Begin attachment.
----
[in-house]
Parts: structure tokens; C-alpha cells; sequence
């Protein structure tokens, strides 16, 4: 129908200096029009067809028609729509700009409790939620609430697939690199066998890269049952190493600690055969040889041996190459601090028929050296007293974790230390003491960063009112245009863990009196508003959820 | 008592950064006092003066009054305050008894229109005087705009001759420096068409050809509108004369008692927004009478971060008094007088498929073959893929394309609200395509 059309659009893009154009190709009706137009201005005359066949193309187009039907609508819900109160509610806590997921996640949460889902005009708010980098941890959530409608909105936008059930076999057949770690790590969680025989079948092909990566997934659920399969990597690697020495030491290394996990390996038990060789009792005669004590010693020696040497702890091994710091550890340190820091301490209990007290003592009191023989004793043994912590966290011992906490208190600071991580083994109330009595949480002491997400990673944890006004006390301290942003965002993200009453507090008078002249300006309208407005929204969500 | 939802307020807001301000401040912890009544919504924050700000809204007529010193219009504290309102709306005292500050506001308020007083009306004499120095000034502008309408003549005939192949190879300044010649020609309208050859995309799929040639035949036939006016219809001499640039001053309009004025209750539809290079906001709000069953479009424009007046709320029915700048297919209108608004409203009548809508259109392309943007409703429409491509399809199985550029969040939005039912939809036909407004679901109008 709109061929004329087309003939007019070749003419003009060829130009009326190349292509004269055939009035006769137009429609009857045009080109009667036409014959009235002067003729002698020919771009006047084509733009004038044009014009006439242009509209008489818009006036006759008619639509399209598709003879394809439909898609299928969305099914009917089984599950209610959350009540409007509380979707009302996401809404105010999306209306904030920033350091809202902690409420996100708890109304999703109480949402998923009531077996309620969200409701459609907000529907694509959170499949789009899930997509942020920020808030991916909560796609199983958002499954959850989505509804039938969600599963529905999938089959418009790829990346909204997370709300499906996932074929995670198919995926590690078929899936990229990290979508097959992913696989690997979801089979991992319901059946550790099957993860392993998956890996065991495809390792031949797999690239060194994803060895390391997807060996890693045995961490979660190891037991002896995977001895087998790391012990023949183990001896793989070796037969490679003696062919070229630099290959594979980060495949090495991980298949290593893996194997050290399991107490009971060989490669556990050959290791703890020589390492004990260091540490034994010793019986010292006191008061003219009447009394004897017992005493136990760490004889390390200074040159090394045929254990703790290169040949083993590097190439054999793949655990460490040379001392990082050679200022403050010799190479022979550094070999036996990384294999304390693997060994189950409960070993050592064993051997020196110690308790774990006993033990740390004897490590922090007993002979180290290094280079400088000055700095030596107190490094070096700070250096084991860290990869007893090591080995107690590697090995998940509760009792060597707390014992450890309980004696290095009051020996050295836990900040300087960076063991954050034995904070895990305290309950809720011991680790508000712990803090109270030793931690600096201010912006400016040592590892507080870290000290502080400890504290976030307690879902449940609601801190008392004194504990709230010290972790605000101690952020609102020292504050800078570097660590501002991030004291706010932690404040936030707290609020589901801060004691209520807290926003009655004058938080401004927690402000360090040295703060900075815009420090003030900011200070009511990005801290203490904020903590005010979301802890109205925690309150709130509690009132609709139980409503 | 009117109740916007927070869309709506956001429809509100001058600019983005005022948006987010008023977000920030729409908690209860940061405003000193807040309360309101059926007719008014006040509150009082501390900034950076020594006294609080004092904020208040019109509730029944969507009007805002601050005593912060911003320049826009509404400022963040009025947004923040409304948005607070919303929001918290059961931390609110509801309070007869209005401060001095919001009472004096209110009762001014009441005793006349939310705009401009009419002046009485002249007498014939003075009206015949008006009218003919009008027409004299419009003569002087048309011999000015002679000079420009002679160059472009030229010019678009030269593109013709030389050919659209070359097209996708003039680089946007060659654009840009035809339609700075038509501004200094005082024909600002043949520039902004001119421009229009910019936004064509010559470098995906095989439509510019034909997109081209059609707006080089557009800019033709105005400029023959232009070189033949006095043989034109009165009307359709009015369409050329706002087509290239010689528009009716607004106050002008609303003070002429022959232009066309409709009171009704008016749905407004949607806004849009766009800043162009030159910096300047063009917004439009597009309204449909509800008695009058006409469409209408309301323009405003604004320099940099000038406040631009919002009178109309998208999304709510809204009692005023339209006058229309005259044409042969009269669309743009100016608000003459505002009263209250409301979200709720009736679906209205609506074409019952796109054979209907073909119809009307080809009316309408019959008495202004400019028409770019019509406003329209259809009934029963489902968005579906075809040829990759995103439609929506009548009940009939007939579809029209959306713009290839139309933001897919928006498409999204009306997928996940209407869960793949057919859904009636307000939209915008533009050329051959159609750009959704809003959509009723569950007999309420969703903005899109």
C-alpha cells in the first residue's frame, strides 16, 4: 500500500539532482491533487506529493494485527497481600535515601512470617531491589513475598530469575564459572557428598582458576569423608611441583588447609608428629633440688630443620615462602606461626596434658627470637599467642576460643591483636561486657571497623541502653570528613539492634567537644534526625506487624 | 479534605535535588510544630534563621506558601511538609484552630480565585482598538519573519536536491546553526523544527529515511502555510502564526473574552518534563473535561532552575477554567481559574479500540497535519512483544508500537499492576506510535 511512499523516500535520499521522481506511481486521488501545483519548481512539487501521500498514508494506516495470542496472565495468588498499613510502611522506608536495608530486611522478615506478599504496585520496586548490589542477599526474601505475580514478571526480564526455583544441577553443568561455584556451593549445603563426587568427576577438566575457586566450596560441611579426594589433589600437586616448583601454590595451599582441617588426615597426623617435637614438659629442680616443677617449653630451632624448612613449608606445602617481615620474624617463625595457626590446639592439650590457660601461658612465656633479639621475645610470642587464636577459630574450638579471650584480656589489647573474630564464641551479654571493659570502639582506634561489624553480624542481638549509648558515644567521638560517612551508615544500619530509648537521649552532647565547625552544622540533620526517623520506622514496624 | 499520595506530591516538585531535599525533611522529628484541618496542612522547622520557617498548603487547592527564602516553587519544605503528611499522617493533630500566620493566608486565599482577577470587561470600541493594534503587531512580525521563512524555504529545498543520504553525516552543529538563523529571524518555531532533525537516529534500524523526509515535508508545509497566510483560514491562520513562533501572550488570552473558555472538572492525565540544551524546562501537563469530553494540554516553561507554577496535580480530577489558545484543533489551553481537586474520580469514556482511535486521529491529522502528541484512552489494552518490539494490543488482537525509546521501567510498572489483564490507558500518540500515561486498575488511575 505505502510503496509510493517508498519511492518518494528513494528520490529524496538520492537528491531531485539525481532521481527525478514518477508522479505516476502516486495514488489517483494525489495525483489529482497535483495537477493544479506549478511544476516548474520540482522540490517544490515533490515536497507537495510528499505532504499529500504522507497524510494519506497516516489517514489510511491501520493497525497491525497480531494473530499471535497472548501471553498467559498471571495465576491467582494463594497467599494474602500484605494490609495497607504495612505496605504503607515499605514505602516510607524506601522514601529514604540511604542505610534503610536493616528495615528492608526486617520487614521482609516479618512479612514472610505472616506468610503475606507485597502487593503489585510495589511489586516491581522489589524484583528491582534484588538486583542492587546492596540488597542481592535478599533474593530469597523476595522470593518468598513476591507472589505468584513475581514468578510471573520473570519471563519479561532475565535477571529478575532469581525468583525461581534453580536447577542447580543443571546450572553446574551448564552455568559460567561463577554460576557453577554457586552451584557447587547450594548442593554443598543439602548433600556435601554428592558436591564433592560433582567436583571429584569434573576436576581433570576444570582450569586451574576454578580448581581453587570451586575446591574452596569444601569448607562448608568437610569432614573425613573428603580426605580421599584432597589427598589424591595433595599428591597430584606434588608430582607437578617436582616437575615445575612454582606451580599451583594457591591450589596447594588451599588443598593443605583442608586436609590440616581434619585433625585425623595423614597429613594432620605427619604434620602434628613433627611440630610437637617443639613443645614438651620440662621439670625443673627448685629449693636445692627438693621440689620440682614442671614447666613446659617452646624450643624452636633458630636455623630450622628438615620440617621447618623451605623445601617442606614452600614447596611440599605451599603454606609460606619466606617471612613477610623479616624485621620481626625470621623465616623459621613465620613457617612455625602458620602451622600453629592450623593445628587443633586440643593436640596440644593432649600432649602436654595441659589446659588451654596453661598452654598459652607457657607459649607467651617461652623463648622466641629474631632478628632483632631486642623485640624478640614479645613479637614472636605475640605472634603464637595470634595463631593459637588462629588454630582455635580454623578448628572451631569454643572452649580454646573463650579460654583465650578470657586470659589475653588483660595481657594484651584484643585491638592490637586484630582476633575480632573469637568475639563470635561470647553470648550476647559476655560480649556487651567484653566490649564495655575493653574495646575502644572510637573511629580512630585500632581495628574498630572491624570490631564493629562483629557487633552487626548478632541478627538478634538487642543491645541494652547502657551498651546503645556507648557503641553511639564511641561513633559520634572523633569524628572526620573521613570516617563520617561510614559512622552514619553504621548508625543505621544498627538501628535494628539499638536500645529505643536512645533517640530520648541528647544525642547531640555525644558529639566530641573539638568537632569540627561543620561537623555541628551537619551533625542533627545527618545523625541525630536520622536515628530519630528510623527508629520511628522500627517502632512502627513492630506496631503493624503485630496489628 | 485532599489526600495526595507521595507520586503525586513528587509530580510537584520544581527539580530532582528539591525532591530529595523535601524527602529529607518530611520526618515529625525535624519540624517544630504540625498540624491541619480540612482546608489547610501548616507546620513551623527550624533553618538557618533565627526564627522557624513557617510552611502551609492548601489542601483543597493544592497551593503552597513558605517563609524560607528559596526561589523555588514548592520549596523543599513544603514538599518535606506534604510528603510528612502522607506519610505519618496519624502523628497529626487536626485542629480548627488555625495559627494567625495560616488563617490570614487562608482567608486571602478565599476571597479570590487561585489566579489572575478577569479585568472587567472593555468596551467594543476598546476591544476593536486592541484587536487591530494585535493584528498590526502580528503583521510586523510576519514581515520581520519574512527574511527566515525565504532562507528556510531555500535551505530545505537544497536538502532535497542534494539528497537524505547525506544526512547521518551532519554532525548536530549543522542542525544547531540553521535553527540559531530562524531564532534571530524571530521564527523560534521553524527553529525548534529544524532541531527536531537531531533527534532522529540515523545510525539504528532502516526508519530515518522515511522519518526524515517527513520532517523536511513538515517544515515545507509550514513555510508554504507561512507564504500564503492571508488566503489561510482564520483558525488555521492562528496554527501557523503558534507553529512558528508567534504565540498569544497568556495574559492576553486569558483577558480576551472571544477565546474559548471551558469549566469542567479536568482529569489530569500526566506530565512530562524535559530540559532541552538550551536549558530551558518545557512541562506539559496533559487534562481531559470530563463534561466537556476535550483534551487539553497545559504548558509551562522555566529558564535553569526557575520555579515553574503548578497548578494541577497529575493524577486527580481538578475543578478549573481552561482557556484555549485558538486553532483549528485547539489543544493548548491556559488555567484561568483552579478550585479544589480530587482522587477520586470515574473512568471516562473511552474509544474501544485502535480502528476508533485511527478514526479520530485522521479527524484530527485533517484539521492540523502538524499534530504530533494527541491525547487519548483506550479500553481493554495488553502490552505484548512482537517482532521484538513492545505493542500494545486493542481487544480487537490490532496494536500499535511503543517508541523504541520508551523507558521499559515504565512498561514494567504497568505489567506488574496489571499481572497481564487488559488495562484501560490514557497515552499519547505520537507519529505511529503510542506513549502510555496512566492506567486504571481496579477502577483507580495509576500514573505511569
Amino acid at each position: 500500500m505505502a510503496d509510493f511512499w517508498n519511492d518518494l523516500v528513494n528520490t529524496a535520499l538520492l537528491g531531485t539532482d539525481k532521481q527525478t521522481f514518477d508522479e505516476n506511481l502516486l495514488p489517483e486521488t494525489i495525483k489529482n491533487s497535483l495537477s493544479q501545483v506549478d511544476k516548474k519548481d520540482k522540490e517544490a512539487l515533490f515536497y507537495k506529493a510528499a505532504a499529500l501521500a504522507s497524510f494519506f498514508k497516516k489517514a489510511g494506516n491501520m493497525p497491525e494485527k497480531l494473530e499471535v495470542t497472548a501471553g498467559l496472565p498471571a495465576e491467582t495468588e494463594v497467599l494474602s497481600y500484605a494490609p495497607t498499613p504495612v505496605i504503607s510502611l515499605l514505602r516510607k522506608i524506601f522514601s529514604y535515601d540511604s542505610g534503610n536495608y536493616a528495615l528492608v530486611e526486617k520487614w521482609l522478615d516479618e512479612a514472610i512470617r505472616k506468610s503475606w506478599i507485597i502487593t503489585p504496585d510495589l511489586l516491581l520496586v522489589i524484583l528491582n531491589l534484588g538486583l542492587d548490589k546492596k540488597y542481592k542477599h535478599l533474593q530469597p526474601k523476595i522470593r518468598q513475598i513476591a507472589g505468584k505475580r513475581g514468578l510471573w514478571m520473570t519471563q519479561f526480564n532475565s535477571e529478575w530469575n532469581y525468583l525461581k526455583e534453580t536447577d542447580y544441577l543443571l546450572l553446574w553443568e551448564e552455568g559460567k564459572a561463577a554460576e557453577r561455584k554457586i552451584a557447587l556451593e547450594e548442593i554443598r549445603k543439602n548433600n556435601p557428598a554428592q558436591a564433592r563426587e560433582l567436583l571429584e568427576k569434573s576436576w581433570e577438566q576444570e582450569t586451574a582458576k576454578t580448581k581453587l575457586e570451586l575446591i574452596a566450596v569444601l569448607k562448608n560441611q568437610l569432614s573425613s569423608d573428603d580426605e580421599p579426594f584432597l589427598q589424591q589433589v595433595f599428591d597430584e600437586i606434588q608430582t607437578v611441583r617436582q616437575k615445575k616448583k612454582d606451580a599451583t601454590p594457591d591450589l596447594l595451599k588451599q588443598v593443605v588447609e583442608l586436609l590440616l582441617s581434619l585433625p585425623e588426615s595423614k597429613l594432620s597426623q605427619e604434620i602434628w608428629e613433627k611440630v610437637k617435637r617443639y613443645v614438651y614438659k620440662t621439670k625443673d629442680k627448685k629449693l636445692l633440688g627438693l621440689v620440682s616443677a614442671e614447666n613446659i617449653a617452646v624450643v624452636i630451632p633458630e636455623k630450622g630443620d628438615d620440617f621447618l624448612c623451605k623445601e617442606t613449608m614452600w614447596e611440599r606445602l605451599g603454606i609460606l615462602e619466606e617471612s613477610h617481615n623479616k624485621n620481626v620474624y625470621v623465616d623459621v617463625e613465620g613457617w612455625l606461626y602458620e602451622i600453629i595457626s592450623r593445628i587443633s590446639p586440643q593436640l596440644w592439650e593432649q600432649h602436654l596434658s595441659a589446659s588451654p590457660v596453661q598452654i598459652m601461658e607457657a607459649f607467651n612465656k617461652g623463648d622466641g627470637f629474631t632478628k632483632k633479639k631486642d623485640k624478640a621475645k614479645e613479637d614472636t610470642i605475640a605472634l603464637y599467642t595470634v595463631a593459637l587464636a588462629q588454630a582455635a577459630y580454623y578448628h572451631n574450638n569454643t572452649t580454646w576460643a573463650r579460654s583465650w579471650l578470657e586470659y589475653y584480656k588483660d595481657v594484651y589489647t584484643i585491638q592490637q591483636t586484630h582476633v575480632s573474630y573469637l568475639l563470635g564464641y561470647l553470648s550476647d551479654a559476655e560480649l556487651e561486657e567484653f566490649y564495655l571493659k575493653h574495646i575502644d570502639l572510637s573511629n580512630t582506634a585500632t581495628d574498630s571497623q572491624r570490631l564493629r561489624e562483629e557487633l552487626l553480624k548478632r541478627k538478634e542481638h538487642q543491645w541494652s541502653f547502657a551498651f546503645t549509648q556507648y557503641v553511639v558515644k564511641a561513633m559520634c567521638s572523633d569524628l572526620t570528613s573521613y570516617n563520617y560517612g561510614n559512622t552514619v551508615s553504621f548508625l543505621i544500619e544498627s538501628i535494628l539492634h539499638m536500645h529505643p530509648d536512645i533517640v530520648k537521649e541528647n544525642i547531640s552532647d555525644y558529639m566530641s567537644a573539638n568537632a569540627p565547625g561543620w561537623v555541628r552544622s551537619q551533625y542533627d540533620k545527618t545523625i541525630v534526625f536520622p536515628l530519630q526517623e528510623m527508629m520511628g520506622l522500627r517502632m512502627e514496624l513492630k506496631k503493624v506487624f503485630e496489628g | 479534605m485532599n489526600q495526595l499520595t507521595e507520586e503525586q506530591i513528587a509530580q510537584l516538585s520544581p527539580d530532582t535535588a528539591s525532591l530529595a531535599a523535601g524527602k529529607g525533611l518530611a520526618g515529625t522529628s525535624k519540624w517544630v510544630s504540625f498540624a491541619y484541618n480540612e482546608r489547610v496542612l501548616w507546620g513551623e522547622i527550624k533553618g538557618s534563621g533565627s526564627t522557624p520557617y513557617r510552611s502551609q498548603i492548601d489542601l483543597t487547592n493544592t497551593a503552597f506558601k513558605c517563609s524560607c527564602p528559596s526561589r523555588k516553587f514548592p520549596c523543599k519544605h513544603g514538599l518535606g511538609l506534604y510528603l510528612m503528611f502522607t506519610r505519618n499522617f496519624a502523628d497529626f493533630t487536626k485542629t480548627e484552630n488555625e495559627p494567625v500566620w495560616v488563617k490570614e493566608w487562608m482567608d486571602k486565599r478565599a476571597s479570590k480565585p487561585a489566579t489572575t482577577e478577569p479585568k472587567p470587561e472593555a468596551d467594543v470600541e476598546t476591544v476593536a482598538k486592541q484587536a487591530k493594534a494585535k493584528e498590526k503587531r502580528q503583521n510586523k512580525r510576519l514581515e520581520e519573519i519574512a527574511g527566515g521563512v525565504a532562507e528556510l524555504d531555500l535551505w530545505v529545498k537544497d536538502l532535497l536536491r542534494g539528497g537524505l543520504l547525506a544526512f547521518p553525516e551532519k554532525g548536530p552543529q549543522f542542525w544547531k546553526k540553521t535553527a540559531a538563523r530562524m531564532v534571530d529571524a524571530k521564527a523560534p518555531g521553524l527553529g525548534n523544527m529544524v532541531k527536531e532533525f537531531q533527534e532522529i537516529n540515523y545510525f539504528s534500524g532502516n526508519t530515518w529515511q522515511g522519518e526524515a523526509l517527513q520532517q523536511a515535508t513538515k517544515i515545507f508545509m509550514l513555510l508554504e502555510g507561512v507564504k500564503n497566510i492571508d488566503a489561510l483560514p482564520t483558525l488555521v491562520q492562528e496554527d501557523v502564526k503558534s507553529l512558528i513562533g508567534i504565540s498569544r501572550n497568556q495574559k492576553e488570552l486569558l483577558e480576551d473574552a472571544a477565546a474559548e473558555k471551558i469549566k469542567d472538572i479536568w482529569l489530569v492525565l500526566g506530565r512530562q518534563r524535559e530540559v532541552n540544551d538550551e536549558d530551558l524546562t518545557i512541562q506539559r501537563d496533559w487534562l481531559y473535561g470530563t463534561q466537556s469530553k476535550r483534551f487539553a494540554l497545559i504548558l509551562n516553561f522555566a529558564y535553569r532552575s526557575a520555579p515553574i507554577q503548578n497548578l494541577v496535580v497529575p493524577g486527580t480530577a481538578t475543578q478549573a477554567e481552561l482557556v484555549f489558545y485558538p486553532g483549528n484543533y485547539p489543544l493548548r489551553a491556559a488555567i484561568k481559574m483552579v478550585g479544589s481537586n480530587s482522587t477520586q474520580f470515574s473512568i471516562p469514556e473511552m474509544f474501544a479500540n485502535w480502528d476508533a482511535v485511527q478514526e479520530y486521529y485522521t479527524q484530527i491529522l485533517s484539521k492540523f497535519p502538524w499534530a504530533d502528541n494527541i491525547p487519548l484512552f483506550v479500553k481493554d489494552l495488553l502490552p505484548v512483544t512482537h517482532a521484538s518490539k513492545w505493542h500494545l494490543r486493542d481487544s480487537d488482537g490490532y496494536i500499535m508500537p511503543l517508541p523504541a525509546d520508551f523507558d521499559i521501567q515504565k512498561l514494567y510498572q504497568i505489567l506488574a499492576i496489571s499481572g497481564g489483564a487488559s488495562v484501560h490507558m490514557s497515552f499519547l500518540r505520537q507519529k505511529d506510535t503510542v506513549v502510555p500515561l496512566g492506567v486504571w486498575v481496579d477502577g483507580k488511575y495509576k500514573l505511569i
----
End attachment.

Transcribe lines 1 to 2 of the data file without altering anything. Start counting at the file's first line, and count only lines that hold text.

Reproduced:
[in-house]
Parts: structure tokens; C-alpha cells; sequence